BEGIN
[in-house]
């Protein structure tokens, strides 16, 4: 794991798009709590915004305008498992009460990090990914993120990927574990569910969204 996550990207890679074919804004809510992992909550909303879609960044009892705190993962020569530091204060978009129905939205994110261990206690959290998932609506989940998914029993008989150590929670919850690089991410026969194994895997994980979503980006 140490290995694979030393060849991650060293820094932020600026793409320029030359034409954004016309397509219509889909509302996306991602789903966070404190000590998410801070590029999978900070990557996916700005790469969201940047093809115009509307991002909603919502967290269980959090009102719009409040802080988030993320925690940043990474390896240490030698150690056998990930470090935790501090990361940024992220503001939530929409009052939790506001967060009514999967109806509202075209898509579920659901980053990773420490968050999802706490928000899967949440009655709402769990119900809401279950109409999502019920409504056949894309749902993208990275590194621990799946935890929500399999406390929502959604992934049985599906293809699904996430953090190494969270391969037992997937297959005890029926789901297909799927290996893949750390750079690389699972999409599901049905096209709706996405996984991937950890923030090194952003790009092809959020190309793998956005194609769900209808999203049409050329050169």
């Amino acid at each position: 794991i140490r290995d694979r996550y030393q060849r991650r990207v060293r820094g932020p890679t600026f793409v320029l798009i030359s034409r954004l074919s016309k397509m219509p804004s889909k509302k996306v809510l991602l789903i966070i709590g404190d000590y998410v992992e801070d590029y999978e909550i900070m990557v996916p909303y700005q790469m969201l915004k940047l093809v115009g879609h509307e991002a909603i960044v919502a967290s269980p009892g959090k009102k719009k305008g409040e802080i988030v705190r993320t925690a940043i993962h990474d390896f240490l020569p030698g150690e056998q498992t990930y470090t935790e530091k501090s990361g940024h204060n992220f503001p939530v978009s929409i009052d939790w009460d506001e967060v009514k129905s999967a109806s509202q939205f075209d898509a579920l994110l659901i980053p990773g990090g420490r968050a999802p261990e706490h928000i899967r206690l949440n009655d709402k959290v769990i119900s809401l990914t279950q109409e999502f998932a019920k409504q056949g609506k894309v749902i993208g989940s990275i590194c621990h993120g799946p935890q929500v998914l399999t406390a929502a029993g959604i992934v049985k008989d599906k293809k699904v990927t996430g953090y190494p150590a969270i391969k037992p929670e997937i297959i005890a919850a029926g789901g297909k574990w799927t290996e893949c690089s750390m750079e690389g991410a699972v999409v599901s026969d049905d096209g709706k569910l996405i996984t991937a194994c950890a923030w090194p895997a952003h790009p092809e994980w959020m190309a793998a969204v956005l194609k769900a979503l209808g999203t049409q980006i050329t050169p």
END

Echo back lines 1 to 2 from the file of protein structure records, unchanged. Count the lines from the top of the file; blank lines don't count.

[in-house]
């Protein structure tokens, strides 16, 4: 794991798009709590915004305008498992009460990090990914993120990927574990569910969204 996550990207890679074919804004809510992992909550909303879609960044009892705190993962020569530091204060978009129905939205994110261990206690959290998932609506989940998914029993008989150590929670919850690089991410026969194994895997994980979503980006 140490290995694979030393060849991650060293820094932020600026793409320029030359034409954004016309397509219509889909509302996306991602789903966070404190000590998410801070590029999978900070990557996916700005790469969201940047093809115009509307991002909603919502967290269980959090009102719009409040802080988030993320925690940043990474390896240490030698150690056998990930470090935790501090990361940024992220503001939530929409009052939790506001967060009514999967109806509202075209898509579920659901980053990773420490968050999802706490928000899967949440009655709402769990119900809401279950109409999502019920409504056949894309749902993208990275590194621990799946935890929500399999406390929502959604992934049985599906293809699904996430953090190494969270391969037992997937297959005890029926789901297909799927290996893949750390750079690389699972999409599901049905096209709706996405996984991937950890923030090194952003790009092809959020190309793998956005194609769900209808999203049409050329050169």